Parados Antigone Analysis Essay

Antigone: Prologue and Parados

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ENG 9 HONORS MINICOZZI ANTIGONE SEPT ANTIGONE ENRICHMENT HW QUESTIONS [pic] PROLOGUE AND PARADOS VOCAB: |Decree | |Gouge | |Defy | |Absurdity | Compare Ismene and Antigone’s reaction to the edict. Describe the values and priorities of each sister. Describe Antigone’s state of mind in this scene?

How is her mindset revealed? What noble qualities does Antigone display? Does she reveal any faults? How does Ismene respond to Antigone’s request for help? What does her response say about her character? What does her line at the end reveal about her true feelings? What major theme does Sophocles introduce in this opening scene? Examine the references to destiny and describe the role fate plays for these characters. FIRST EPISODE AND STASIMON VOCAB |Furrow | | |Blithe | |Yoke | | |Deviate | | |Carrion | | |Meritorious | | |Hallowed | | According to Creon, what should the priorities of a good leader be? What is more important than anything else? Explain.

What is Creon’s most dominant trait as revealed in this opening statement? Is this positive or negative? Explain. Why is Eteocles given an honorable burial while Polynices is not? How is this decree related to Creon’s philosophy about leadership? Why is the Sentry afraid of bringing his news? What does this say about the citizens’ feelings in general toward Creon? What do Creon and the Sentry argue about at the end of the episode? How is this argument used for Creon’s character development? 14) After speaking of death, the chorus references which two characters (lines 419-421)? Why is this significant? 5) The chorus speaks of “inhumanity thanks to reckless daring. ” To which characters might this statement apply? SECOND EPISODE AND STASIMON VOCAB |Insolence | | |Prerequisite | | |Impiety | | |Consecrate | |Roil | | |Ensnare | | According to Antigone, why were Creon’s edicts not valid? To what does the choral Leader compare Antigone in the scene (line 525)? What is the significance of this comparison?

What do you think of Creon’s observation that “the stiffest stubborn wills fall the hardest”? How does Creon feel about Antigone? How could this attitude be ironic? Why was it so important for Antigone to burry Polynices? Do you think she would have done the same for her other brother? Why or why not? How does Antigone respond to Ismene’s “confession” that she helped her sister? Does Creon fear his son’s reaction? Does he feel guilty that he has condemned the woman that was to be his daughter-in-law? Describe this opinion of women.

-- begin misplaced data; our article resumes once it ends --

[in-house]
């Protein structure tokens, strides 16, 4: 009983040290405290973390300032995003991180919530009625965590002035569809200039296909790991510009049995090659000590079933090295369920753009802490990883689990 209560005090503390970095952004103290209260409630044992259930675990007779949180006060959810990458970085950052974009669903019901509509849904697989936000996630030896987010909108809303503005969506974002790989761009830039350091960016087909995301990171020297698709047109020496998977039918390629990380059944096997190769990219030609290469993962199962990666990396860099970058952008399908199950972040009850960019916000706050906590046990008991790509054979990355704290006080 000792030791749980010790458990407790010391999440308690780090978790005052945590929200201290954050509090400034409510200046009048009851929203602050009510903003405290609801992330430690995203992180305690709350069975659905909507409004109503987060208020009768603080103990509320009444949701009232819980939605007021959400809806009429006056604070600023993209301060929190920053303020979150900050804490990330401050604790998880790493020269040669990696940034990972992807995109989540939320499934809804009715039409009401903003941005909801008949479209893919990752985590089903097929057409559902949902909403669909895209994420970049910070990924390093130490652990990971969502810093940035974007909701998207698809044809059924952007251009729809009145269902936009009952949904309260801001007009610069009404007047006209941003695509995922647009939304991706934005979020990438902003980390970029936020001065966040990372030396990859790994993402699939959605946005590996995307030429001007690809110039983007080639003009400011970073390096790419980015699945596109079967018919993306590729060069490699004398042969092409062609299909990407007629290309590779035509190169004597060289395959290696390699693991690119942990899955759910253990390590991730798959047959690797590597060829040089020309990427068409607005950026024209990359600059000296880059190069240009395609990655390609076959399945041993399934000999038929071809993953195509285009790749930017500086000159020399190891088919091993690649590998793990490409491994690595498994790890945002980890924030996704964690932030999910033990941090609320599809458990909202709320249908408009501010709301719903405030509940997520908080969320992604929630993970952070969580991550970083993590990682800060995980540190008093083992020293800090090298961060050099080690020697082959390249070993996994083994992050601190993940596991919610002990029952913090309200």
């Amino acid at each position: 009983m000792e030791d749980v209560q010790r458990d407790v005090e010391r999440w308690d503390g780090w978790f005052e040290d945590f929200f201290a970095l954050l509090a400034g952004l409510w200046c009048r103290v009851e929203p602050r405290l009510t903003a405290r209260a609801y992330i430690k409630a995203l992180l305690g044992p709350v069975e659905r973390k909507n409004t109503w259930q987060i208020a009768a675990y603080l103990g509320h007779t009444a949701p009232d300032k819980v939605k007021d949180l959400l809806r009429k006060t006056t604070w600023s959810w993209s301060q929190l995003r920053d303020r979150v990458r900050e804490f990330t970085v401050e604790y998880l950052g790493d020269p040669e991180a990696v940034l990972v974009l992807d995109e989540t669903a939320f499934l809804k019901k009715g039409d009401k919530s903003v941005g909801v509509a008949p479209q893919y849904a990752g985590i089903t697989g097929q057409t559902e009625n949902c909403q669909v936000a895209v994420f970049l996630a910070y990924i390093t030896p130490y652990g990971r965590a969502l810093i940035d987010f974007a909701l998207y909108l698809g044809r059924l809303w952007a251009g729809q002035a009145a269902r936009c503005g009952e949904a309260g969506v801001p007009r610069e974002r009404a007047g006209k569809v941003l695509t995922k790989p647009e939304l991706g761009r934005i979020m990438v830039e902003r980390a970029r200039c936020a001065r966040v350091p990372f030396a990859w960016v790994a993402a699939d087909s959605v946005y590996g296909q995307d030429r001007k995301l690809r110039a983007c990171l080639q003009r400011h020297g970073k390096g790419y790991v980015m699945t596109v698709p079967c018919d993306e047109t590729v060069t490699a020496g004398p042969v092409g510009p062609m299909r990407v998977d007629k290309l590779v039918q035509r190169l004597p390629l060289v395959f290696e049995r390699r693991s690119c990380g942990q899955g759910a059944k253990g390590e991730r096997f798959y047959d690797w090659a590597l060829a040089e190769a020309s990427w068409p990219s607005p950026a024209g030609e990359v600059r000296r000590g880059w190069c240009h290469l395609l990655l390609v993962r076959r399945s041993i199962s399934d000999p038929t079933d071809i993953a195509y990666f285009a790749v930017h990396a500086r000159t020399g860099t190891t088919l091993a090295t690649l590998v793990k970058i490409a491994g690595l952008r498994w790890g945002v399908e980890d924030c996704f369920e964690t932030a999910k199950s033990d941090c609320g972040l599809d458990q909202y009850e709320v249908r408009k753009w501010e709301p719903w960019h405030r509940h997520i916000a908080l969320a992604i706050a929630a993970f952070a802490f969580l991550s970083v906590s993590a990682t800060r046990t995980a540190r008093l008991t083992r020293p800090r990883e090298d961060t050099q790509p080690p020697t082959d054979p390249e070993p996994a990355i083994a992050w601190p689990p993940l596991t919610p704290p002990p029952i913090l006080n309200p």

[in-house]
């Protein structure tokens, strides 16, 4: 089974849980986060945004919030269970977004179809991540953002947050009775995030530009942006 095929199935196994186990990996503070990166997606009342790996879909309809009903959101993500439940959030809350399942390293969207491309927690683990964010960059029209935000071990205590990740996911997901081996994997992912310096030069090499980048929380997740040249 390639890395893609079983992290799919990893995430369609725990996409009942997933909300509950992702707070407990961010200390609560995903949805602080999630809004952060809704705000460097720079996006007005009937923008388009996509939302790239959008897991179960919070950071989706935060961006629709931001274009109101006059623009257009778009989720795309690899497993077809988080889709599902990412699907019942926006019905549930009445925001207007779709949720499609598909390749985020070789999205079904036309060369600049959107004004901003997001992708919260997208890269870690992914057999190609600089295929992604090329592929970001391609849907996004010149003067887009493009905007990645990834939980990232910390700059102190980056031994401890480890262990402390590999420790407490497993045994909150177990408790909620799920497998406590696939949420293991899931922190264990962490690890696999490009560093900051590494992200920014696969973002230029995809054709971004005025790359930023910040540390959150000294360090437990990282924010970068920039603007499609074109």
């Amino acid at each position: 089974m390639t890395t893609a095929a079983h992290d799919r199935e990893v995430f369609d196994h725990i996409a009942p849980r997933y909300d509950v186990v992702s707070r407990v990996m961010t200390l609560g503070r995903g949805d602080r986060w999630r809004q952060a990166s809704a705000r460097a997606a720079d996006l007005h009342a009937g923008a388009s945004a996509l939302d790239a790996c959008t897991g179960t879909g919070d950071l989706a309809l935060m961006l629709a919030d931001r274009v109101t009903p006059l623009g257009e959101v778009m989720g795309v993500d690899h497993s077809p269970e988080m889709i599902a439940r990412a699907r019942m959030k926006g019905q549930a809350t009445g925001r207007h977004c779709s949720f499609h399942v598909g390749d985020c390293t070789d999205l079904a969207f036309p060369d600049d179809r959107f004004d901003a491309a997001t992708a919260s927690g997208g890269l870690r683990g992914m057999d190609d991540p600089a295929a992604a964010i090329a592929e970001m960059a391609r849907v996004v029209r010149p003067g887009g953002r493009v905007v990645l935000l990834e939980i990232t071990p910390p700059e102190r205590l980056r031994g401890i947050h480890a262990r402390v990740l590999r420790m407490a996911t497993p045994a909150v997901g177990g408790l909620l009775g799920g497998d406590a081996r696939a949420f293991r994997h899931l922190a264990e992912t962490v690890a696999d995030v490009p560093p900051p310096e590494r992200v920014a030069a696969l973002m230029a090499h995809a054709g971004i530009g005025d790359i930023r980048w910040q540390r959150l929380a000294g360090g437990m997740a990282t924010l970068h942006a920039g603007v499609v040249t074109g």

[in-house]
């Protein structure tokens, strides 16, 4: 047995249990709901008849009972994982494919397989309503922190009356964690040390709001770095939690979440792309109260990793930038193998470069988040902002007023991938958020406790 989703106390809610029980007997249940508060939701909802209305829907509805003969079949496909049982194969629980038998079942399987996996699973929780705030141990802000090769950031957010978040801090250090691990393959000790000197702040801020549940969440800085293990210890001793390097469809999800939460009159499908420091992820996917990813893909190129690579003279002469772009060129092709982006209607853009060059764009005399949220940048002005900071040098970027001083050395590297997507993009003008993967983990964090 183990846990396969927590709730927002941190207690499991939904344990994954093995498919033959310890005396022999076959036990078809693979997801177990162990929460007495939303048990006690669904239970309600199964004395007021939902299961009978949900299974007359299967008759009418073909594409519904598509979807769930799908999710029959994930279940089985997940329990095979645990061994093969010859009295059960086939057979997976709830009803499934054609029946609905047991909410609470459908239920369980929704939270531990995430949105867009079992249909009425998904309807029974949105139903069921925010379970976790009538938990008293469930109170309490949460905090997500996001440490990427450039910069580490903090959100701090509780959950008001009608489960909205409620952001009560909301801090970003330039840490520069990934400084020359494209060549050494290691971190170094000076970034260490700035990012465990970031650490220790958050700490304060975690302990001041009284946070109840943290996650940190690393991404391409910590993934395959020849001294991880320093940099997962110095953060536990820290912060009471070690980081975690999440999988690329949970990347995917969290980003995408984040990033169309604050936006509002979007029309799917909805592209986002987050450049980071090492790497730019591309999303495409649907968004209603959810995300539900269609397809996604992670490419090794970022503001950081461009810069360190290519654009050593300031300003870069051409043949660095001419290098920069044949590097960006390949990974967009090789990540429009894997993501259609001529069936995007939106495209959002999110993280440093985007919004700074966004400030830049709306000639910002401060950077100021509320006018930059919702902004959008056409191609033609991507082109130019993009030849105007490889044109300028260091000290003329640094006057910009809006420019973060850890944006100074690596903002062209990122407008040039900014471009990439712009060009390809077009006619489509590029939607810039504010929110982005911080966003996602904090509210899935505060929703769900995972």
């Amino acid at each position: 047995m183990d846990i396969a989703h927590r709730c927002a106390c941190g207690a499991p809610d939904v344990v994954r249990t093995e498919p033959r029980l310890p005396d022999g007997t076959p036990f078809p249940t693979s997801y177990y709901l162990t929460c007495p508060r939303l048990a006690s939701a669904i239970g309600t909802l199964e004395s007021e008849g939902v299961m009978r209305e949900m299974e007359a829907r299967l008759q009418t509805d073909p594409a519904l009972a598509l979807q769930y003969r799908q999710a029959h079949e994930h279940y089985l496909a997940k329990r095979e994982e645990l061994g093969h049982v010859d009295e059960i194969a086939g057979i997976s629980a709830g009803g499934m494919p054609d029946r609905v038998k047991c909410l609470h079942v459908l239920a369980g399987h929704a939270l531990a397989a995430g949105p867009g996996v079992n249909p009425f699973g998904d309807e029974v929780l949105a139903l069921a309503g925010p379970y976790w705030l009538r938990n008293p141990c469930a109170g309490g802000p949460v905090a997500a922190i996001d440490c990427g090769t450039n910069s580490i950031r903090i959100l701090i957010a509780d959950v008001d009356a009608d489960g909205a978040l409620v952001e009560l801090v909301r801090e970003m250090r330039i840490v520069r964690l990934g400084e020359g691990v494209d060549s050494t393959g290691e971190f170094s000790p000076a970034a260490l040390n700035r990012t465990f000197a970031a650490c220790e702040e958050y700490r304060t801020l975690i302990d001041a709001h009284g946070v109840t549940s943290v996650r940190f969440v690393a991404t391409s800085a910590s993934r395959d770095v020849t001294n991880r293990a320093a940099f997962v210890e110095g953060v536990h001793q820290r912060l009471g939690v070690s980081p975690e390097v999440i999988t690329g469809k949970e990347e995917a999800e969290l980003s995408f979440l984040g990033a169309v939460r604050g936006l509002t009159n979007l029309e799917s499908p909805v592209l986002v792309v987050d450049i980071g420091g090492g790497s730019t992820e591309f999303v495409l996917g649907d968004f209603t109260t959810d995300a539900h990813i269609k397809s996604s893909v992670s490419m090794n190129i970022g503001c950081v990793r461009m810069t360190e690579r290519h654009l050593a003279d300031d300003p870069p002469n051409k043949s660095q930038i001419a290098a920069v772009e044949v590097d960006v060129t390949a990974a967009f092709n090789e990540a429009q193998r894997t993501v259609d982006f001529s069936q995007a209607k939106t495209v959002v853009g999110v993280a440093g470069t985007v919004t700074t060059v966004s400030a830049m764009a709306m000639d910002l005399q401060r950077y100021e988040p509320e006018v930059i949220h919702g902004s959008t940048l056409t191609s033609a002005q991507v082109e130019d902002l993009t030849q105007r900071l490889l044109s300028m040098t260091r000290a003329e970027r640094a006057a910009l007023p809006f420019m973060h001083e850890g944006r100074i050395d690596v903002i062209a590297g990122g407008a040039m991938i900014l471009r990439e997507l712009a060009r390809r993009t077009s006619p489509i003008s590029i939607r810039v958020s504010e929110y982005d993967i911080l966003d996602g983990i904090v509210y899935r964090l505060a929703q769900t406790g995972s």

THIRD EPISODE AND STASIMON VOCAB |Subordinate | | |Kindred | | |Staunch | | |Plunder | | According to Creon, what qualities should a son possess? What does Creon seem to need most? What does he fear most? How is all of this evident in this scene?

Cite lines for support. “What wound cuts deeper than a loved one turned against you? ” How is this line ironic, and what kind of irony is it? How may it foreshadow future events? In your own words, give Haemon’s argument in defense of Antigone, and Creon’s reaction to that argument. What opposing ideals are Creon and Haemon upholding in this quarrel? What forces in the play are opposing the powers of love? How does this love which each character feels motivate them and drive their actions? FOURTH EPISODE AND STASIMON VOCAB Dirge | | |Anguish | | |Reverence | | 1) According to the chorus, what has brought on Antigone’s fate? What do they suggest is her tragic flaw? Why does she not show the same devotion toward her other brother, who was killed as a hero defending the city? How, if at all, has Antigone changed? Does she fear death? Does she have any regrets? What is Creon’s attitude throughout the scene? Is there any indication that this attitude may be altered

FIFTH EPISODE AND STASIMON VOCAB |Waver | | |Augury | | |Amends | | |Affliction | |

What is ironic about Tiresias’s physical condition? What kind of irony is this? How has the prophet determined that the gods are unhappy with Creon? What advice does he give the ruler? How does Creon respond? According to Tiresias, what is the ultimate crime? Consider what Creon said about Antigone in the second episode and determine why this “crime” is ironic in retrospect. When angered, what further prophesy does Tiresias give to Creon? Does this seem just? Explain. On what basis does the chorus advise Creon to free Antigone and bury her brother? EXODUS VOCAB Bight | | |Hilt | | |Discreet | | |Herald | |

Creon had planned to go immediately to Antigone. Why then, does he first stop to perform the burial rites upon the body of Polynices? The messenger says, “Fortune lifts and Fortune fells the lucky and unlucky every day. ” What is the significance and wisdom of this statement? What does Creon realize now to be the worst crime (lines 1372-1373)? How does this compare to his ideas in episode one (question nine)? How does this demonstrate his character development?

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How does Haemon’s mother, Eurydice, react to the news? What is the messenger’s concern for her? Quote and describe the references to blindness. How is this theme very significant at this point? Does Creon finally accept the full responsibility for all the deaths he has caused? Why or why not Do others blame Creon for what has happned? How does the chorus see him? 8) What realization does he come to at the end? How does this affect our view of him?

Author: Brandon Johnson

in Antigone

Antigone: Prologue and Parados

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The Chorus

Character Analysis

The Function Of The Chorus

The Chorus is roughly like the peanut-gallery. In Antigone the Chorus is made up of a group of old Theban men. They're probably old men because most of the young ones have just died in battle. Also, they represent in some way the deeply embedded patriarchal (male-dominated) society that Antigone defies.